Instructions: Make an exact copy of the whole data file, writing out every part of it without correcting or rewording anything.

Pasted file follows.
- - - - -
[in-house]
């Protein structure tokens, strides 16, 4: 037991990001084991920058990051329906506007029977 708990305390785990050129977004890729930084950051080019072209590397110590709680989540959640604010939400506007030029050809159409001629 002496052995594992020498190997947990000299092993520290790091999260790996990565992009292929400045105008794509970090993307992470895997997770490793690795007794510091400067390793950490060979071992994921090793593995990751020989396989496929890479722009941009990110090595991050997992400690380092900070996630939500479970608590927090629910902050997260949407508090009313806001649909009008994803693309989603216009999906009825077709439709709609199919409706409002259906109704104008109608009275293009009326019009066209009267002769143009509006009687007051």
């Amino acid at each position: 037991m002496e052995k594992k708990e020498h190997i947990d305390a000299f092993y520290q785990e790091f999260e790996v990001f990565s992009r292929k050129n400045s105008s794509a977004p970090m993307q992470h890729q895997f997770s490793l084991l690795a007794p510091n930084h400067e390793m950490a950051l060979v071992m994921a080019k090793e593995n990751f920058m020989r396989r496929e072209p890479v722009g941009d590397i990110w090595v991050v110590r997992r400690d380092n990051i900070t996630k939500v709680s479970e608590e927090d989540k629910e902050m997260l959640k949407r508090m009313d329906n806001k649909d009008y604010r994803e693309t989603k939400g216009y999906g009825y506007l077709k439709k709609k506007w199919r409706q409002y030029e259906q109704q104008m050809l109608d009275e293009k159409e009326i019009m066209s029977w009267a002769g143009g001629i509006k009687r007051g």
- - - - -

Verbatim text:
[in-house]
């Protein structure tokens, strides 16, 4: 037991990001084991920058990051329906506007029977 708990305390785990050129977004890729930084950051080019072209590397110590709680989540959640604010939400506007030029050809159409001629 002496052995594992020498190997947990000299092993520290790091999260790996990565992009292929400045105008794509970090993307992470895997997770490793690795007794510091400067390793950490060979071992994921090793593995990751020989396989496929890479722009941009990110090595991050997992400690380092900070996630939500479970608590927090629910902050997260949407508090009313806001649909009008994803693309989603216009999906009825077709439709709609199919409706409002259906109704104008109608009275293009009326019009066209009267002769143009509006009687007051």
């Amino acid at each position: 037991m002496e052995k594992k708990e020498h190997i947990d305390a000299f092993y520290q785990e790091f999260e790996v990001f990565s992009r292929k050129n400045s105008s794509a977004p970090m993307q992470h890729q895997f997770s490793l084991l690795a007794p510091n930084h400067e390793m950490a950051l060979v071992m994921a080019k090793e593995n990751f920058m020989r396989r496929e072209p890479v722009g941009d590397i990110w090595v991050v110590r997992r400690d380092n990051i900070t996630k939500v709680s479970e608590e927090d989540k629910e902050m997260l959640k949407r508090m009313d329906n806001k649909d009008y604010r994803e693309t989603k939400g216009y999906g009825y506007l077709k439709k709609k506007w199919r409706q409002y030029e259906q109704q104008m050809l109608d009275e293009k159409e009326i019009m066209s029977w009267a002769g143009g001629i509006k009687r007051g």